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Will Brasil Paralelo censorship be resolved with blockchain?



One of the most discussed topics in these elections is censorship. The most serious case is that of prior censorship, with the suspension of the exhibition of the documentary “Who ordered to kill Jair Bolsonaro?”, by Brasil Paralelo (BP).

This year’s elections are being marked by the lack of freedom to express themselves. But can blockchain, as a decentralized tool, be resistant to censorship and store and distribute content freely? Let’s get there at the end of the article.

It is important to remember that the Federal Constitution prohibits “any and all censorship of a political, ideological and artistic nature”, but even so pages of online magazines, tweets and documentaries were taken off the air or prevented from being shown.

BP tweet
Tweet from Brasil Paralelo with content removed.

The most absurd episode undoubtedly took place on the 20th, when the Superior Electoral Court (TSE) determined, under penalty of a fine, that the content producer known as “Netflix on the right” did not publish its last documentary until the day after the elections. .

In addition, the BP channel, as well as other channels (Foco do Brasil, Folha Política and Dr. News) had the monetization of Youtube suspended by the Plenary. Therefore, they can no longer promote political-electoral content until the end of the elections.

The decision came after a request by the Electoral Judicial Investigation Action to investigate “misuse of the media, abuse of political power and abuse of economic power, with the use of social networks by a group of people to promote deliberate production and exponential dissemination of information”. knowingly false news aimed at attacking the candidacy of Luiz Inácio Lula da Silva, generating ‘information chaos’”.

Previous censorship came back from the time of the dictatorship?

The Electoral Justice Inspector General, Minister Benedito Gonçalves, argued that the suspension of the documentary exhibition was not a matter of censorship, but of preventing the theme (the assassination attempt on Bolsonaro) from receiving exponential reach, “under the guise of a documentary” ”.

However, the minister’s opinion was formed even before watching the content.

Minister Cármen Lúcia, in turn, made a point of emphasizing that the decision was “exceptional”, and that she was worried about the possible return of censorship in Brazil.

The case is extremely serious. Censorship cannot be allowed to return under any argument in Brazil. This is a specific case. We are on the verge of having the second round of elections. The proposal is the inhibition until October 31, the day after the second round, so that there is no compromise of the smoothness, rigidity and security of the electoral process and the rights of voters. […]

If this, in any way, proves to lead to censorship, this decision must be immediately reformulated, in the sense of fully complying with the Constitution and the guarantee of freedom and the absence of any type of censorship.”, said the minister of the STF.

How can decentralization solve the problem of censorship?

While most of us are used to hearing about blockchain as a technology capable of supporting a digital currency, it can be much more than that. Depending on your point of view, Bitcoin is not money, it is software.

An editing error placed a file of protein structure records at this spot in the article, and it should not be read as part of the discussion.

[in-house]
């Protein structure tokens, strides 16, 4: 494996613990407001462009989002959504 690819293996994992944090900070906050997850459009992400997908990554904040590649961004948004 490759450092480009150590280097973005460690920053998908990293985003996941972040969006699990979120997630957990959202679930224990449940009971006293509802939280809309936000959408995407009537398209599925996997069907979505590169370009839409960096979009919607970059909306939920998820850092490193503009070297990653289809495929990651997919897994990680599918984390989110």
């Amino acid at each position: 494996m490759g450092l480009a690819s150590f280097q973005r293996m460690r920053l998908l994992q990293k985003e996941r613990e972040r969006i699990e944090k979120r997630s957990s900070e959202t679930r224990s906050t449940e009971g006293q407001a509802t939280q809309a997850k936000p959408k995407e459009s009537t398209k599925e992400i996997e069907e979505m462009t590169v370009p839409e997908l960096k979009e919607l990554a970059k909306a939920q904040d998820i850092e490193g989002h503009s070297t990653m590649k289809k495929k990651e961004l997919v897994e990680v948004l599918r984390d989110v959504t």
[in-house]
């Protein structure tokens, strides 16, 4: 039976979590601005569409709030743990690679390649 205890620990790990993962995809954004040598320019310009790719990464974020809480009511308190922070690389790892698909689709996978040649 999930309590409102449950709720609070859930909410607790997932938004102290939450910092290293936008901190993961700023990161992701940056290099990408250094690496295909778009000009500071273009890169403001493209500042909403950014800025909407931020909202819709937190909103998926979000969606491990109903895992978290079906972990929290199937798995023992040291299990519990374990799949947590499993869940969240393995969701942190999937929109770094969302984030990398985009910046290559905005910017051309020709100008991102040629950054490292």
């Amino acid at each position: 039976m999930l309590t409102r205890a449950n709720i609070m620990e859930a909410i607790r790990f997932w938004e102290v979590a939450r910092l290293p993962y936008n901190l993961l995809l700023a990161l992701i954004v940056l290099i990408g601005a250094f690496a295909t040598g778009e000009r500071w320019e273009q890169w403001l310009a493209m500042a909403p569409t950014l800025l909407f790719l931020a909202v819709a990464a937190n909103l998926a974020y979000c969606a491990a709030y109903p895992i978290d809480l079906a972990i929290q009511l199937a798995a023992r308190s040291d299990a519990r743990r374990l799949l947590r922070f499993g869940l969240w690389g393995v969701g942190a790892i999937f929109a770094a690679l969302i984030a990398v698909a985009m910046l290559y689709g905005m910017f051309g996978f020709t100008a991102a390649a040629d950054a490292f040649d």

Blockchain is a distributed database, and data is just information, that is, it is analogous to speech or expression. The decentralization provided by this technology ensures that it is extremely difficult (and costly) to breach the integrity of the blockchain, making the exchange of information resistant to censorship.

Moving currencies (bitcoins, litecoins or any other ‘coin‘) is not the only use of a blockchain. Any content can be represented by zeros and ones in software. Even the creator of Bitcoin, Satoshi Nakamoto, immortalized a headline from a British newspaper in the first block of Bitcoin.

Therefore, blockchain could be part of the solution to the problem of censorship in Brazil or anywhere else in the world. Simple alternatives for this already exist: LBRY, Bitchute, PeerTube, and Memo, for example, can serve as replacements for more centralized social networks such as Youtube and Twitter, the torrent itself is a good alternative to disseminate politically incorrect content and there are ways to monetize it as we can see in BitTorrent currency.

Brasil Paralelo may even have its own platform, but the distribution of content would be hampered by the courts. Let’s imagine that they go to civil disobedience and publish the documentary “Who ordered to kill Jair Bolsonaro?”, certainly the hosting servers (if they are in Brazil) would be forced to remove the content from the air.

Even if the servers are in other countries, internet service providers would be required to block Brazilians from accessing the site. In addition, there would still be the problem of the fine, charged for non-compliance with the court decision.

Because of this, although technology exists, the problem is deeper: it is social. As long as our society does not value freedom of expression, these social networks will be on the fly, our Justice will continue to censor previously and the problem of lack of freedom can go from its symptomatic state to something chronic.

That is why we should give importance to projects like Brazuera by comedian Danilo Gentili, which unites a virtual reality where Justice is not able to completely reach, a social aspect of union between like-minded people and technology with the use of blockchain and other innovations.

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